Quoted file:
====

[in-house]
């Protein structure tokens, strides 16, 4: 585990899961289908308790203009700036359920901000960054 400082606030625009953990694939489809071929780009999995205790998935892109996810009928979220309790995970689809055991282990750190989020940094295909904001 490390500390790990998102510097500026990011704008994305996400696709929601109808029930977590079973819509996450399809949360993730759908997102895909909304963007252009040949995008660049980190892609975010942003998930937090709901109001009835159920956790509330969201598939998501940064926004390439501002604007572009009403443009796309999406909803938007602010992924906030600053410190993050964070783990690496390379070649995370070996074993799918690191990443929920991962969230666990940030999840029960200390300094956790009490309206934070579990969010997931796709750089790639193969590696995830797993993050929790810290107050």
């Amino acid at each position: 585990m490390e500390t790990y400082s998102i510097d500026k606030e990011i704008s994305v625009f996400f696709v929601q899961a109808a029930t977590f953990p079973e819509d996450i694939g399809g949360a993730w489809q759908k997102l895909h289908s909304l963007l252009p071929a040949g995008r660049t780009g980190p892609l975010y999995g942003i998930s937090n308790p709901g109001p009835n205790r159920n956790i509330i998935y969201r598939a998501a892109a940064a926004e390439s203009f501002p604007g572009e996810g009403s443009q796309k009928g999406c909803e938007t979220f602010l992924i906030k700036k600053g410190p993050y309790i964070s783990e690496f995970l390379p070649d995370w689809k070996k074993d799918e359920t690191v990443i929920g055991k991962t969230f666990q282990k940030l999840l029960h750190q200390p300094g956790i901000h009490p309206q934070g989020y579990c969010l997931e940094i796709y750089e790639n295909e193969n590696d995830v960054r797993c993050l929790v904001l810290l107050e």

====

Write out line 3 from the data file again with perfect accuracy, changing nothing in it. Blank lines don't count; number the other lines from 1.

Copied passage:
């Amino acid at each position: 585990m490390e500390t790990y400082s998102i510097d500026k606030e990011i704008s994305v625009f996400f696709v929601q899961a109808a029930t977590f953990p079973e819509d996450i694939g399809g949360a993730w489809q759908k997102l895909h289908s909304l963007l252009p071929a040949g995008r660049t780009g980190p892609l975010y999995g942003i998930s937090n308790p709901g109001p009835n205790r159920n956790i509330i998935y969201r598939a998501a892109a940064a926004e390439s203009f501002p604007g572009e996810g009403s443009q796309k009928g999406c909803e938007t979220f602010l992924i906030k700036k600053g410190p993050y309790i964070s783990e690496f995970l390379p070649d995370w689809k070996k074993d799918e359920t690191v990443i929920g055991k991962t969230f666990q282990k940030l999840l029960h750190q200390p300094g956790i901000h009490p309206q934070g989020y579990c969010l997931e940094i796709y750089e790639n295909e193969n590696d995830v960054r797993c993050l929790v904001l810290l107050e």